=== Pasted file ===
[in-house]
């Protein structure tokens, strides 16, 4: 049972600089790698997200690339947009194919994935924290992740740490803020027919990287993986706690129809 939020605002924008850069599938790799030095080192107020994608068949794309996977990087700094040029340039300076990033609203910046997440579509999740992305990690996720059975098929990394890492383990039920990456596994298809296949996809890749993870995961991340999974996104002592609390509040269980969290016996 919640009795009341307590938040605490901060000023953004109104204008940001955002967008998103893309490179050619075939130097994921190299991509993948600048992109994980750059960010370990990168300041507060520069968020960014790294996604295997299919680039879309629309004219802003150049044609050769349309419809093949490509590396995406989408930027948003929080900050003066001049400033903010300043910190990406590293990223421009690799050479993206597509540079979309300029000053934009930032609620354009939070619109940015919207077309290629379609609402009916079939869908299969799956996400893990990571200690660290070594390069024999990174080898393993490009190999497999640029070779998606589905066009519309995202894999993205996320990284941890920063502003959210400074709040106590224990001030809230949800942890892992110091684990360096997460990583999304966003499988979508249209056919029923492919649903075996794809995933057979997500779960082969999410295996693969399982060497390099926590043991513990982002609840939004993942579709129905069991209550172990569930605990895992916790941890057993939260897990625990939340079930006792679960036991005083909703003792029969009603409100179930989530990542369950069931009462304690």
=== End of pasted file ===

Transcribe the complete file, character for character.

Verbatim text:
[in-house]
């Protein structure tokens, strides 16, 4: 049972600089790698997200690339947009194919994935924290992740740490803020027919990287993986706690129809 939020605002924008850069599938790799030095080192107020994608068949794309996977990087700094040029340039300076990033609203910046997440579509999740992305990690996720059975098929990394890492383990039920990456596994298809296949996809890749993870995961991340999974996104002592609390509040269980969290016996 919640009795009341307590938040605490901060000023953004109104204008940001955002967008998103893309490179050619075939130097994921190299991509993948600048992109994980750059960010370990990168300041507060520069968020960014790294996604295997299919680039879309629309004219802003150049044609050769349309419809093949490509590396995406989408930027948003929080900050003066001049400033903010300043910190990406590293990223421009690799050479993206597509540079979309300029000053934009930032609620354009939070619109940015919207077309290629379609609402009916079939869908299969799956996400893990990571200690660290070594390069024999990174080898393993490009190999497999640029070779998606589905066009519309995202894999993205996320990284941890920063502003959210400074709040106590224990001030809230949800942890892992110091684990360096997460990583999304966003499988979508249209056919029923492919649903075996794809995933057979997500779960082969999410295996693969399982060497390099926590043991513990982002609840939004993942579709129905069991209550172990569930605990895992916790941890057993939260897990625990939340079930006792679960036991005083909703003792029969009603409100179930989530990542369950069931009462304690």